that I can either remove it if it is harmful or take care of it
properly if not. Any info you can give would be very helpful.
<Looking at the pictures, it is an Aiptasia anemone. They are
Thankfully, if you catch them early, they are easy to control.
Have a read here:
for some background and read here:
for the best methods to kill them. I've found injecting them
with a Kalkwasser slurry works the best.>
Another Anemone ID 1/22/10
Greetings again, oh great ones,
<Geez, what a title for Bob.>
So many pictures of anemones, so many possibilities. I bought
this guy as a Sebae, but I believe it to be a Carpet.
I cannot see any good close up pics of any of the different
anemones, so it is hard to determine if it is a Carpet. What
throws me off is the small tentacles that appear to be slightly
branched. Hopefully this is a clear enough picture to ID.
<Well I've scanned through all of Bob's anemone
pictures that he provided me some time ago, and my best guess is
that you have a specie of Actinodendron. Am I close Bob?
<<I do think so. RMF>>
Thanks again for all the help, for all of us!
<You're welcome. James (Salty Dog)>
Re: Another Anemone ID
Not too sure on if that is the species. I have searched the web
for these and haven't found any that look even remotely like
I have read that most Actinodendron like sand/soft substrate to
anchor in. This one definitely likes to anchor on the rocks and
is staying shaded in the rocks now(may be light or water flow
preference). Also, it really has no real "branching."
On the circular disk, it has symmetrical rows of two or three
tentacles radiating out from the mouth, alternating with a gap
(also radiating outward from the mouth) before the next row. The
only "branching" is a very small bit on each tentacle,
only enough to give each a fuzzy look.
When picked up at the FS, he was happily sharing a rock with a
small Long Tentacle (they both looked happy and healthy), a few
I am sure we will figure this guy out, Thanks again for all the
<Mr. Fenner has also looked at your photo and he also believes
what you have is likely an Actinodendron species. James (Salty
Anemone... ID and more! 1/9/10
A question for you I have recently setup a marine aquarium and
put in some live rock. A couple of <?> says alter I noticed
that this popped up it must have been hiding I the live rock. I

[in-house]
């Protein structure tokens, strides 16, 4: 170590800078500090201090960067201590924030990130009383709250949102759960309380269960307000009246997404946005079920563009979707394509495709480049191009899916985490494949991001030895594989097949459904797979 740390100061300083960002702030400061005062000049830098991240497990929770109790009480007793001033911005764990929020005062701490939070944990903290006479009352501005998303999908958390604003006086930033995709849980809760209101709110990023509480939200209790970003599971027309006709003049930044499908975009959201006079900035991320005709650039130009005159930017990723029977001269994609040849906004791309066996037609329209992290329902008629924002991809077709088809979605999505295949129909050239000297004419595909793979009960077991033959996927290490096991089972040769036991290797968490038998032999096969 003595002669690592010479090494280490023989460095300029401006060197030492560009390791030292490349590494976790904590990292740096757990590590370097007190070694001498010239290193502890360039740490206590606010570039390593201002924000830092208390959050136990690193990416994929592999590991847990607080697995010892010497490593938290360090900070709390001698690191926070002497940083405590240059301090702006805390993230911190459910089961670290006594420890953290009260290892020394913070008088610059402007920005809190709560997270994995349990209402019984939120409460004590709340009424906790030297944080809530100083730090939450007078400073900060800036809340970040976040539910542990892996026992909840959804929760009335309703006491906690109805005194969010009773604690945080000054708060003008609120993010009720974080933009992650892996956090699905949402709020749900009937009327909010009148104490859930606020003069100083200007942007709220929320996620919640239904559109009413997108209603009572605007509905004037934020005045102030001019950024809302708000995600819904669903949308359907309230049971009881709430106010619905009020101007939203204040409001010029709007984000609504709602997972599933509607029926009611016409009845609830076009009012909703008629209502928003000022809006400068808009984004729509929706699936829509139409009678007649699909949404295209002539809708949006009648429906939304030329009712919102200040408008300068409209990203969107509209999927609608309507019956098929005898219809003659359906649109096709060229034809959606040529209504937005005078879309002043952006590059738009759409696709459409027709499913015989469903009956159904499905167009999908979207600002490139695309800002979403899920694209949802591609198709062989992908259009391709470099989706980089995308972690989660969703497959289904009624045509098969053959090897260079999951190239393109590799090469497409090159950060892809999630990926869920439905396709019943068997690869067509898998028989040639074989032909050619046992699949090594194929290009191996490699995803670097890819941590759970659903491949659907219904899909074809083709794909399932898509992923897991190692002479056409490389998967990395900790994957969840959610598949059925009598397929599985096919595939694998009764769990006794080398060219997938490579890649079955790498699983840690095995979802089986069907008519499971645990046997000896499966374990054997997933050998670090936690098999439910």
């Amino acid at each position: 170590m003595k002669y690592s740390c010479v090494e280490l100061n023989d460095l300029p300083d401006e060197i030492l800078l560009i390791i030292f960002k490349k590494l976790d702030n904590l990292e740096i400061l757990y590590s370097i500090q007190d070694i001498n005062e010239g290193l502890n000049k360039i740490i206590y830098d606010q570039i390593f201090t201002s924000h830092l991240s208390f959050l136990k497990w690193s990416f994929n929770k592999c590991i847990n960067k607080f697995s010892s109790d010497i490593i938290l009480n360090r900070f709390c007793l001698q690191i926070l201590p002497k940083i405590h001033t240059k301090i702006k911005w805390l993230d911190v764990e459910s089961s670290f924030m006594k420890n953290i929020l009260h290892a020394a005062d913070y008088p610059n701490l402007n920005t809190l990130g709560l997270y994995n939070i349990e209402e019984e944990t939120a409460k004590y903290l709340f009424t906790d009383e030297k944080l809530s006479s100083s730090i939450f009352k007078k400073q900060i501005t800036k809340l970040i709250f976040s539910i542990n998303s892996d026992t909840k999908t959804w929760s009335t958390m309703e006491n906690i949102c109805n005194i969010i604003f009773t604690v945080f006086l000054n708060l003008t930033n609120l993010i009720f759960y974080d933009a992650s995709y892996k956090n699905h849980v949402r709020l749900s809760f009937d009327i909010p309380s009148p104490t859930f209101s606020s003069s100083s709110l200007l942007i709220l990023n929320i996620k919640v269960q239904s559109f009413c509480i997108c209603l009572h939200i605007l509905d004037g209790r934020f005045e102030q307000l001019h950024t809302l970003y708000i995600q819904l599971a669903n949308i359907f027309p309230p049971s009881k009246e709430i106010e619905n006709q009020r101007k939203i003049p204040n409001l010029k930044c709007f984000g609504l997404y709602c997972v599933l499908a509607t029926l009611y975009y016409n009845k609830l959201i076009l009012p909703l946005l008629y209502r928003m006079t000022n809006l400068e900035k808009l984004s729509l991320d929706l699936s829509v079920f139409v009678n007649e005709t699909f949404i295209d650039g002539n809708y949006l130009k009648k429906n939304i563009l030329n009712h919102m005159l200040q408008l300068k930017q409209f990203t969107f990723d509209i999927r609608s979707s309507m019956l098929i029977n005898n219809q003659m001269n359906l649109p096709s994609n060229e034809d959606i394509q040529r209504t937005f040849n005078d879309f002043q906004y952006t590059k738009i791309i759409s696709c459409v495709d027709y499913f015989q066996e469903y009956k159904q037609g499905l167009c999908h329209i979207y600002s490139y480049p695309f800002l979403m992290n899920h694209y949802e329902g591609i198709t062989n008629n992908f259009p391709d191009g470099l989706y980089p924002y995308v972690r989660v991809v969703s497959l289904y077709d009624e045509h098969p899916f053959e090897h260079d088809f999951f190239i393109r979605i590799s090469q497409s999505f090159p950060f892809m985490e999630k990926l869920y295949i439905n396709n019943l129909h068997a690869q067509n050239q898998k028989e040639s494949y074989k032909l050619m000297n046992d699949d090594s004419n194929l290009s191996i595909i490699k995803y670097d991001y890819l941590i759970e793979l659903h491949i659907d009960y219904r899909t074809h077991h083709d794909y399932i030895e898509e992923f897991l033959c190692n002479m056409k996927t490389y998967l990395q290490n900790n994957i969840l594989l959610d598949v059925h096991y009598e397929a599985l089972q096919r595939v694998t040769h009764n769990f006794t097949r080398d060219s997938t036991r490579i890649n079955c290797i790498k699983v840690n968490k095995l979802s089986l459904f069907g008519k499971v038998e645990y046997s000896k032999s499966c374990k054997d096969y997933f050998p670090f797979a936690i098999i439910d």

assume it an anemone. Is it ok as it shrivels up and has now gone
<Does appear to be so and so>
I got to clown fish yesterday and it still looks the same.
I've searched the web and I cant see one looking like mine.
What type is it?
<Can't be absolutely sure, but maybe an LTA,
Macrodactyla... based on the color of the pedicle mostly... Read
I have attached pics. Picture 004.jpgPicture 003.jpg
<Read on my friend. Much to learn, apply, enjoy. Bob
Anemone Identification 1/6/10
I've been a long-time lurker of WWM, and thank you all very
much for your contributions to the reef-keeping knowledge
I am usually fairly adept regarding identification of things in
my tank, but this one has me stumped. I have looked through all
27 pages of Anemone ID on your site, and Google is of no use.
I've got a JBJ 12g Nanocube that has been up and running for
around 3 years or so. It was at first a home to a very dear
friend of mine, a G. ternatensis mantis shrimp. She was great,
but being wild caught, was unfortunately short lived (just over 2
years). The tank has since been converted to a reef. I keep
mainly LPS corals, with a few Zoanthids for good measure. Other
livestock include 1 percula clownfish, 1 cleaner shrimp, 2
blue-leg hermit crabs, a few Nassarius snails, a strawberry
anemone (the sort that lives symbiotically with hermits) an E.
quadricolor rose-tip bubble anemone. Also various stomatellids,
Vermetid snails, Asterina stars, etc. etc. A good hitch-hiker
community. I didn't buy the rose-tip anemone, it was given to
me by someone who didn't know what they were getting into,